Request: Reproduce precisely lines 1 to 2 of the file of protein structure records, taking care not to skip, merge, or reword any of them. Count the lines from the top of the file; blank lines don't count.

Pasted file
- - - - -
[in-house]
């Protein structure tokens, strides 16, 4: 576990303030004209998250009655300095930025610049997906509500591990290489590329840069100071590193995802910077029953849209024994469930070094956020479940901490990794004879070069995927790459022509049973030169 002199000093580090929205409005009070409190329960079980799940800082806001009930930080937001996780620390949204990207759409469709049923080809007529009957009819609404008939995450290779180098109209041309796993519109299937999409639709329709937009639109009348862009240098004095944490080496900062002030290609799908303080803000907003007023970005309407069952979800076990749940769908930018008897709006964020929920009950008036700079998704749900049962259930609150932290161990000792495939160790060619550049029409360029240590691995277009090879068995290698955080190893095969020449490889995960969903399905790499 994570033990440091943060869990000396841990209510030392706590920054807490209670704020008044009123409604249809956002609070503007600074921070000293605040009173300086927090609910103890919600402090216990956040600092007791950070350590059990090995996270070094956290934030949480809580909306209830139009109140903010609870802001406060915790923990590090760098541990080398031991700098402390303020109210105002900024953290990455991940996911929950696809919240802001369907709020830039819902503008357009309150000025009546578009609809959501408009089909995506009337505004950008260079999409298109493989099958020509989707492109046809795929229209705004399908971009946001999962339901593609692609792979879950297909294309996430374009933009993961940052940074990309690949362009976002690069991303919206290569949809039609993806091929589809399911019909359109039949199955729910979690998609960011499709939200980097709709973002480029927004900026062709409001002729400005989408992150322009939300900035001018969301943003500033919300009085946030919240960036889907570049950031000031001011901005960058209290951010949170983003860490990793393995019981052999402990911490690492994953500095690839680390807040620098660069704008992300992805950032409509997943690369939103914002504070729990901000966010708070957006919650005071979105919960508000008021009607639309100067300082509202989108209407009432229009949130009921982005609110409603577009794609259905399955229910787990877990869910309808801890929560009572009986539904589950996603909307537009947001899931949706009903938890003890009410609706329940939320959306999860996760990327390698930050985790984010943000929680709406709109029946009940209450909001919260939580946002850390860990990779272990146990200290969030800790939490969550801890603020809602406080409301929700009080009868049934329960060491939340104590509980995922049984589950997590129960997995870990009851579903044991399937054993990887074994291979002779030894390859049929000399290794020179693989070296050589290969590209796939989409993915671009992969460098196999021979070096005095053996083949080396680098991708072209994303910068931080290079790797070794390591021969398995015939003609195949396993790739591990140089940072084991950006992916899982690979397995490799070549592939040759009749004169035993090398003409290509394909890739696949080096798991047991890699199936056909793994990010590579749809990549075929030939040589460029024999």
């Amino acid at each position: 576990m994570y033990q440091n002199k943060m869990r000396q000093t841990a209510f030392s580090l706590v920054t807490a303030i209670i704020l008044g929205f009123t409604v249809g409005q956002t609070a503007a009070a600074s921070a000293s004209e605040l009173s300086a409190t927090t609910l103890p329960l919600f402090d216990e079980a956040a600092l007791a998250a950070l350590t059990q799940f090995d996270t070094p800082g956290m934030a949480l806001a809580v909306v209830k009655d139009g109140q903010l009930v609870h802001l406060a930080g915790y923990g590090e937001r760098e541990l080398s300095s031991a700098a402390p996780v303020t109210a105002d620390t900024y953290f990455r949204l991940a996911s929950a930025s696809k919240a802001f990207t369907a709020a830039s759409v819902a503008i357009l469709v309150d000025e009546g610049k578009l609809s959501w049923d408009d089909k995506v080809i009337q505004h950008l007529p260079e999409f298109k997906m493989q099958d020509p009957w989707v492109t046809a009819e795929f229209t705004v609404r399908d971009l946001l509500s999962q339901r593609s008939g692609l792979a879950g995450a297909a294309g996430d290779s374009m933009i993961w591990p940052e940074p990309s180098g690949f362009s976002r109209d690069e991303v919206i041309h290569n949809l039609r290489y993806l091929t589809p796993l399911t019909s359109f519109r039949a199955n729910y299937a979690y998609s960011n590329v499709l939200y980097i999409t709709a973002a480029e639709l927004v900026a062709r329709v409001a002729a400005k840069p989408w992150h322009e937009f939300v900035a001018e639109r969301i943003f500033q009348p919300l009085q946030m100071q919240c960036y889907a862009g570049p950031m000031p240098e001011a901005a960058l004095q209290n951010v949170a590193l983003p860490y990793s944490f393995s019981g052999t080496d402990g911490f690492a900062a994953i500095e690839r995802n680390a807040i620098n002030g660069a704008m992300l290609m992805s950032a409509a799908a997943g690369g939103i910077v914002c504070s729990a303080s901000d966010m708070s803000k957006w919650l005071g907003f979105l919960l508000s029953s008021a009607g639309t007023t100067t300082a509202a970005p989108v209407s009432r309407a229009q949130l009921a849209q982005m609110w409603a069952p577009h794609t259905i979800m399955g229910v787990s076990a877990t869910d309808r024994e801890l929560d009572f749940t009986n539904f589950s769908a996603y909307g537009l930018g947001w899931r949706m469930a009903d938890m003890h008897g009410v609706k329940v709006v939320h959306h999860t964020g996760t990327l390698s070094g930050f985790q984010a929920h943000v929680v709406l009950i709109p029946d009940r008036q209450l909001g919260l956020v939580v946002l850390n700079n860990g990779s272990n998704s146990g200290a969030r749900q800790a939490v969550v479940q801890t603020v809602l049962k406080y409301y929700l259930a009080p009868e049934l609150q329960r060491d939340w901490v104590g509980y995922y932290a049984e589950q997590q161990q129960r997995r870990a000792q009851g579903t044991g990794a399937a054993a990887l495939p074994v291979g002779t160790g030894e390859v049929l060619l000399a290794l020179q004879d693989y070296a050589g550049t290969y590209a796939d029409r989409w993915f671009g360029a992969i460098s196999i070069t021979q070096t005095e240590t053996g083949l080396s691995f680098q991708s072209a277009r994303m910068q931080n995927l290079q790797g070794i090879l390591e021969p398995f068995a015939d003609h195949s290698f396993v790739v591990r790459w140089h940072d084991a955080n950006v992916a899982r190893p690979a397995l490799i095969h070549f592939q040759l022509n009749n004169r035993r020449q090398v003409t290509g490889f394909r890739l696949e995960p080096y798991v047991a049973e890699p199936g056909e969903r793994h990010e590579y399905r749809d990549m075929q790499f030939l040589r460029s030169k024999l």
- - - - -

[in-house]
């Protein structure tokens, strides 16, 4: 576990303030004209998250009655300095930025610049997906509500591990290489590329840069100071590193995802910077029953849209024994469930070094956020479940901490990794004879070069995927790459022509049973030169 002199000093580090929205409005009070409190329960079980799940800082806001009930930080937001996780620390949204990207759409469709049923080809007529009957009819609404008939995450290779180098109209041309796993519109299937999409639709329709937009639109009348862009240098004095944490080496900062002030290609799908303080803000907003007023970005309407069952979800076990749940769908930018008897709006964020929920009950008036700079998704749900049962259930609150932290161990000792495939160790060619550049029409360029240590691995277009090879068995290698955080190893095969020449490889995960969903399905790499 994570033990440091943060869990000396841990209510030392706590920054807490209670704020008044009123409604249809956002609070503007600074921070000293605040009173300086927090609910103890919600402090216990956040600092007791950070350590059990090995996270070094956290934030949480809580909306209830139009109140903010609870802001406060915790923990590090760098541990080398031991700098402390303020109210105002900024953290990455991940996911929950696809919240802001369907709020830039819902503008357009309150000025009546578009609809959501408009089909995506009337505004950008260079999409298109493989099958020509989707492109046809795929229209705004399908971009946001999962339901593609692609792979879950297909294309996430374009933009993961940052940074990309690949362009976002690069991303919206290569949809039609993806091929589809399911019909359109039949199955729910979690998609960011499709939200980097709709973002480029927004900026062709409001002729400005989408992150322009939300900035001018969301943003500033919300009085946030919240960036889907570049950031000031001011901005960058209290951010949170983003860490990793393995019981052999402990911490690492994953500095690839680390807040620098660069704008992300992805950032409509997943690369939103914002504070729990901000966010708070957006919650005071979105919960508000008021009607639309100067300082509202989108209407009432229009949130009921982005609110409603577009794609259905399955229910787990877990869910309808801890929560009572009986539904589950996603909307537009947001899931949706009903938890003890009410609706329940939320959306999860996760990327390698930050985790984010943000929680709406709109029946009940209450909001919260939580946002850390860990990779272990146990200290969030800790939490969550801890603020809602406080409301929700009080009868049934329960060491939340104590509980995922049984589950997590129960997995870990009851579903044991399937054993990887074994291979002779030894390859049929000399290794020179693989070296050589290969590209796939989409993915671009992969460098196999021979070096005095053996083949080396680098991708072209994303910068931080290079790797070794390591021969398995015939003609195949396993790739591990140089940072084991950006992916899982690979397995490799070549592939040759009749004169035993090398003409290509394909890739696949080096798991047991890699199936056909793994990010590579749809990549075929030939040589460029024999």